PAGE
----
School Cyber Terrorism
Is Your Educational Institution Protected from Cyber Terrorism?
When we think about major hacks and cyber terrorism, usually places like banks and governments jump out. For example, in one recent incident, a foreign nation possibly spied on the US, and the FBI doesn’t know what information may or may not have been accessed. Of course, any time money is involved, a hack becomes a big deal, which is why we think about banks. But one of the most affected sectors seems to get the least attention.
Is “one recent exploit” THE RIGHT/ best way to say whatever…
Wasn’t the info hacked, rather than “LEAKED”?
Statistically, what four sectors are most frequently breached?
• Financial (insurance, investments, real estate, etc.)
Did you notice government and banks are not on the list, but educational institutions are? So what’s the big deal when schools get hacked? Isn’t it just kids stealing test scores or changing grades? Maybe this is true in the movies.
In real life, educational facilities are the number 5 location for lost data, which leads to fraud and identity theft. School cyber terrorism is fast becoming an issue.
Schools get hacked for the same reason other industries are targeted. Schools keep personally identifiable information (PII) on students, and private schools, like universities, may also have financial information. Statistics show that while only 3 out of 10 educational facility hacks are after school records, 8 out of 10 result in the theft of PII.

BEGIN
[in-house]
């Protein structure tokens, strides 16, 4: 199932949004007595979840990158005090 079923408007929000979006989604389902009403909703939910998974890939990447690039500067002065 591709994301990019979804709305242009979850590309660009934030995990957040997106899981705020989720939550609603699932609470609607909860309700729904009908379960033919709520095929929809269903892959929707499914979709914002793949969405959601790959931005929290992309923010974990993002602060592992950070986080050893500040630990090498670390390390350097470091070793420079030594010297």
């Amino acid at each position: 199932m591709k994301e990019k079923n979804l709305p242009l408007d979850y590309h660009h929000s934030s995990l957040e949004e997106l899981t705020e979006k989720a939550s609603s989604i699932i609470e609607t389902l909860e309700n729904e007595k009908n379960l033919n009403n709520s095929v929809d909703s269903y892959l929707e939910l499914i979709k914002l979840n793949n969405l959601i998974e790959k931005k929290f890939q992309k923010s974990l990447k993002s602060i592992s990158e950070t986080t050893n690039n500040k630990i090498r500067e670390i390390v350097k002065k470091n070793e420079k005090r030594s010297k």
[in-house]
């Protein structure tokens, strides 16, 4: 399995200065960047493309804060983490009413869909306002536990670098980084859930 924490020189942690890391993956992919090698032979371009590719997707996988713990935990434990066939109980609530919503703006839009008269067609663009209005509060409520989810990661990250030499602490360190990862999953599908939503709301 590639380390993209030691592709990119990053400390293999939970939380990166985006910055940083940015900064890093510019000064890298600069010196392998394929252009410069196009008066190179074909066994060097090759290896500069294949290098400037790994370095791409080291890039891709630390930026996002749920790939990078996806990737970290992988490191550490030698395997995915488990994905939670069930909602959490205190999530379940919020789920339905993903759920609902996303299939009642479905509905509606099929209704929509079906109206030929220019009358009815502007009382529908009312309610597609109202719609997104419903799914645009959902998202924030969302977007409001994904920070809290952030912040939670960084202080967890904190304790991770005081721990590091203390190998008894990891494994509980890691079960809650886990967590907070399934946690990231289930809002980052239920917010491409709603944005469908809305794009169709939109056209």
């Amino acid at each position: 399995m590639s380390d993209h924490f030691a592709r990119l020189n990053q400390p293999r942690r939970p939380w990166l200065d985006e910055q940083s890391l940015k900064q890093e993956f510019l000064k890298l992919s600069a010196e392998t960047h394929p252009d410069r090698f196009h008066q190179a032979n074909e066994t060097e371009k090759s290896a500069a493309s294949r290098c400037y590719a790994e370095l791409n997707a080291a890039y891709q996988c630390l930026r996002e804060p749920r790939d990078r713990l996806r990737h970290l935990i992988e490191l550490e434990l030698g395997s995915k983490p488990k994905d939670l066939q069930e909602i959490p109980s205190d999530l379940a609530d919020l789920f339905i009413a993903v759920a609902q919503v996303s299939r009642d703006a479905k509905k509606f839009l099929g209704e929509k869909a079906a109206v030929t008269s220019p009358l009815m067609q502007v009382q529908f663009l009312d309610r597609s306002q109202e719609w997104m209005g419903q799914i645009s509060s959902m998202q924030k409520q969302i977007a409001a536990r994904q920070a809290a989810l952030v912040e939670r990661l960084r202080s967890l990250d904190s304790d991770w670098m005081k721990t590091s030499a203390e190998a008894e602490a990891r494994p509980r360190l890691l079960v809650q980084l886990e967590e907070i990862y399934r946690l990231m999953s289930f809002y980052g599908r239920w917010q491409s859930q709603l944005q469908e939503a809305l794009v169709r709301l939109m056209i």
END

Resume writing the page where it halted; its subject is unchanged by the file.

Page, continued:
Why Are Schools an Easy Target?
Most hackers are opportunists, and actually, schools remain fairly easy to hack. Why? Most schools are online now because it has become a major part of teaching. Records are also readily accessible online. However, schools often do not have the experienced IT department of major banks or the government. Malware, easily downloaded accidentally by students or teachers, remains one of the main ways in for hackers.
How Can Your Educational Facility Protect Itself?
It is time to develop a strategy for warding off cyber-attacks. At some point, it may become necessary to outsource network protection. Some of the important keys are:
• Monitoring tools designed to help identify problems
• Minimizing the number of logins with full access to records
• Regular updates and patches
• Education for teachers and students to reduce malware, spyware, and trojan downloads
• Anti-malware programs for auto-detection and protection
• Strong passwords
• A network firewall